Wayne McGregor | Random Dance: Dancing in the Rain Room

Posted: December 5th, 2012 | Author: | Filed under: Performance | Tags: , , , , , , , , | 2 Comments »

Wayne McGregor | Random Dance in Rain Room, The Curve, Barbican Centre, December 1

rain room

There is an installation at The Curve in the heart of the Barbican Centre that allows you to walk through the rain without getting wet – no umbrellas provided. It is Random International’s Rain Room and it is a thing of beauty to behold and to walk through. Walk slowly and the movement sensors in the ceiling will track you and keep the rain from falling on your space; as you walk you mould a dry bubble around you. If you walk too fast you get wet. On some days (all too few: for details you will have to consult the Barbican website) the space is shared by dancers from Wayne McGregor | Random Dance, which adds a whole new, fluid dimension to the installation. Jessica Wright and Davide Di Pretoro were dancing on the day I attended and because dancers and onlookers are subject to the same laws of motion sensors, Wright and Di Pretoro were performing uniquely adagio movement, something one doesn’t often have a chance to savour in a McGregor performance. Wright performs for fifteen minutes: a solo, a duet with Di Pretoro and another solo. The vocabulary is based on articulation of all joints and limbs which, slowed down, has the sense of tentacular motion under water, current-driven, rippling, though there is tension in the extended hands and feet and at the limits of articulation. As the dancers move, they push the boundaries of the rain around them, creating a dry oasis that moves with them. McGregor says he has structured 25 hours of choreography for this event, but as you are limited to five minutes in the room because of space requirements and because the queue extends to five o’clock and beyond, the 25 hours will remain largely unseen. The dance sequences are part choreographed and part improvised, and the nature of the performance, by virtue of the way it is presented, is open-ended.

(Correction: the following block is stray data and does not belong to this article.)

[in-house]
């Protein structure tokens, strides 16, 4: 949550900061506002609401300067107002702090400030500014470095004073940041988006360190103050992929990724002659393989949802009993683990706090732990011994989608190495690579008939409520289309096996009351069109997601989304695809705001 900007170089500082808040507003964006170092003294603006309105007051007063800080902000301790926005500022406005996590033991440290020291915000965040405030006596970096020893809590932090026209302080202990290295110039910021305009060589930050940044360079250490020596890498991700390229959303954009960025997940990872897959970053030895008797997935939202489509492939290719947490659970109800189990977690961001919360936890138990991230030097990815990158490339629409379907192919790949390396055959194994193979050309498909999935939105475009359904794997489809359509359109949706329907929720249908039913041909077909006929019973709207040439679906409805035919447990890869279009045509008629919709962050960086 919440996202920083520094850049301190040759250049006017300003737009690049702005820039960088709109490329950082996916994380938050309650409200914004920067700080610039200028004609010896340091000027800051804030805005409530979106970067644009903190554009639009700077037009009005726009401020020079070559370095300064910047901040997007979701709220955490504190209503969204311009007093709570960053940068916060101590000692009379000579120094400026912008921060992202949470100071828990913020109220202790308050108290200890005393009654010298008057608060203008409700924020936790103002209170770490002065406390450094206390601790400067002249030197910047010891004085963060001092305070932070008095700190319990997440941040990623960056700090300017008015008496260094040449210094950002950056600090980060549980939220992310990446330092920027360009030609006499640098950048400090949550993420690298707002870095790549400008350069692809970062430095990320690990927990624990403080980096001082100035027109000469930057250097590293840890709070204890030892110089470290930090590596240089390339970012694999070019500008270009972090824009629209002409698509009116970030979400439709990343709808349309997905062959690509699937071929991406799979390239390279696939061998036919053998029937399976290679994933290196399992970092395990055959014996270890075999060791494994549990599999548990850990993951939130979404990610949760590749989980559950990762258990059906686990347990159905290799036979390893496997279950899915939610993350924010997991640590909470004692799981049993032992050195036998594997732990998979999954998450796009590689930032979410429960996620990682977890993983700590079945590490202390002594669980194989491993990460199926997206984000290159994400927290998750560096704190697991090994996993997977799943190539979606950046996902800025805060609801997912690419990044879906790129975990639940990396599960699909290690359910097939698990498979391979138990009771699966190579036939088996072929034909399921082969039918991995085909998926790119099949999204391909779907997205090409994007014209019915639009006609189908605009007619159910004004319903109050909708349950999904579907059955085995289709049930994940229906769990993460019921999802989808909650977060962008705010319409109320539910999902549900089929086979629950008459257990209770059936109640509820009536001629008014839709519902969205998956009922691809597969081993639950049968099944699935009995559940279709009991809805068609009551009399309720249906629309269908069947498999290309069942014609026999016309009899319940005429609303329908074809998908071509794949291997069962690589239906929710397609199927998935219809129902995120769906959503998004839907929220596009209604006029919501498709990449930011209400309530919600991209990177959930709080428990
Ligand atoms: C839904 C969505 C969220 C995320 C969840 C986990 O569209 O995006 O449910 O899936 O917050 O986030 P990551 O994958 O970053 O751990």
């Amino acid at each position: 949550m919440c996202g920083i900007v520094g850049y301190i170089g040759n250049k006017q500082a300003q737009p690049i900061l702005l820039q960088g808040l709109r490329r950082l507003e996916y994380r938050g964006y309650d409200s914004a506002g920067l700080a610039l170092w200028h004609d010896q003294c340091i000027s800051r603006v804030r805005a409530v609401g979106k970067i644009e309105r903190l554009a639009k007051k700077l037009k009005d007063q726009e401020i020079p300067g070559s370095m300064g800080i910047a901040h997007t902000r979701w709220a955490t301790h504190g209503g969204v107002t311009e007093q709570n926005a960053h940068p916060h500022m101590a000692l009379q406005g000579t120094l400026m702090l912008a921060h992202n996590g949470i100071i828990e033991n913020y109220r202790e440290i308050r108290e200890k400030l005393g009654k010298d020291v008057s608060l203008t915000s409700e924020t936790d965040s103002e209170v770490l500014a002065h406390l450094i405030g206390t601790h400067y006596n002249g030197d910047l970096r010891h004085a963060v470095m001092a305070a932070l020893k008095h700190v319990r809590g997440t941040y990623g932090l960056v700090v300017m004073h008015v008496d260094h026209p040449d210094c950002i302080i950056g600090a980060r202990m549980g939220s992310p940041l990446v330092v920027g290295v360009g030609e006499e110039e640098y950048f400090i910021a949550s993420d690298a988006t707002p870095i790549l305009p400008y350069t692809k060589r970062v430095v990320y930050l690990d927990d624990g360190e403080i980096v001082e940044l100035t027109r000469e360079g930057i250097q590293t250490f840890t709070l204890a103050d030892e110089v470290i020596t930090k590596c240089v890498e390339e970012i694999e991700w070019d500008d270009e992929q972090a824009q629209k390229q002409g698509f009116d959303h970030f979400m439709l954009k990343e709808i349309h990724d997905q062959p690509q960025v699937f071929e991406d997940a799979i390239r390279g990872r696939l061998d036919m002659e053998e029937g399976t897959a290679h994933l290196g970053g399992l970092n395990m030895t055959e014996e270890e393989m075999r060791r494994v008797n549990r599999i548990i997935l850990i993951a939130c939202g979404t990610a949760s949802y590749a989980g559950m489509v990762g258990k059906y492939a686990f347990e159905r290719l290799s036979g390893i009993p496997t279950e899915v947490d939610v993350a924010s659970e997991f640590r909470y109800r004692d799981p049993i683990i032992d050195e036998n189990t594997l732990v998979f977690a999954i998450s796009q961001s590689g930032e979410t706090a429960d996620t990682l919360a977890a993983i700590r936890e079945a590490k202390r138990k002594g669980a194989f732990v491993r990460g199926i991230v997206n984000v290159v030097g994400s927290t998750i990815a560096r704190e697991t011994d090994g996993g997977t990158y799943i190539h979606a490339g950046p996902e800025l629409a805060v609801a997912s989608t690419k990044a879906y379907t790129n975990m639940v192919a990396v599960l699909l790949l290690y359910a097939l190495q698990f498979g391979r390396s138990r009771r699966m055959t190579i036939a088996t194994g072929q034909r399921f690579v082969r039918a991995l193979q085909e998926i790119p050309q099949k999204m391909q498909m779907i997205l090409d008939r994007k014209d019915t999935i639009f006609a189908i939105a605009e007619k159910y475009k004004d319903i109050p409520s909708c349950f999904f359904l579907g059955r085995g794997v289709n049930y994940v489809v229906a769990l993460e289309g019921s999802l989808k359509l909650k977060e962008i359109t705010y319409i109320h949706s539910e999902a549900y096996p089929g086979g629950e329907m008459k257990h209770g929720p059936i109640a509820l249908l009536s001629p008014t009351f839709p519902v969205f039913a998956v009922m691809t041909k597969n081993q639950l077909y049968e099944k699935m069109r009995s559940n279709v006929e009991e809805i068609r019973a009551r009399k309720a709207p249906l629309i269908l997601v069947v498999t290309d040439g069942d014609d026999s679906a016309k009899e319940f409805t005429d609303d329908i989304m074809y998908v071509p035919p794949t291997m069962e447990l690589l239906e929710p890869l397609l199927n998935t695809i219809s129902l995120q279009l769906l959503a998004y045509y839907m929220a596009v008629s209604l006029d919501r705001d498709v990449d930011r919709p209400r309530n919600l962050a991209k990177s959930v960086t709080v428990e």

With one floodlight at the far end of the room, the effect of seeing the dance through the illuminated rain is beautiful. As McGregor says in the video link below, to see the installation is to see the rain as a spatial object and the dancers as artifacts in a performative exhibition. Pina Bausch may have preferred her dancers to get wet and to have the sensation of getting wet, but Random International’s Rain Room offers something between projection and the real thing. A score by Max Richter envelops the piece in a suitably fluid sound, not quite watery but sensuous. Random International (no relation to Random Dance) has not yet got the measure of a dry floor so after fifteen minutes of dancing the shoes get quite wet, but for those walking through in the allotted five minutes there is no need for wellies. Another piece of advice for those who would like to experience the Rain Room: the motion sensors see you better if you wear light-coloured clothing (the dancers are in skin colours) and black may fool the sensors into raining on your absence.

Aware of the time constraints on the viewer for this brief, sensory experience, McGregor calls it a snapshot of dance, and there is certainly plenty of that, almost more snapshot than dance: it is a photographer’s delight. But in that snapshot is an opportunity to see beautiful dancers up close in a weather system that enhances the experience. Keep calm, walk slowly, and wear bright colours. It will brighten up the Rain Room, and (if you can arrive early) your day.

The Rain Room is open until 3 March 2013 and Wayne McGregor | Random Dance will be performing again on Sun 20 January 2013 and Sun 24 February 2013 (11am – 5pm). Entry is free to both the Rain Room and the performances. You can find out more about the Rain Room exhibition on the Barbican Centre website.

To watch a video of the installation, use either of the links below:

YouTube 

Vimeo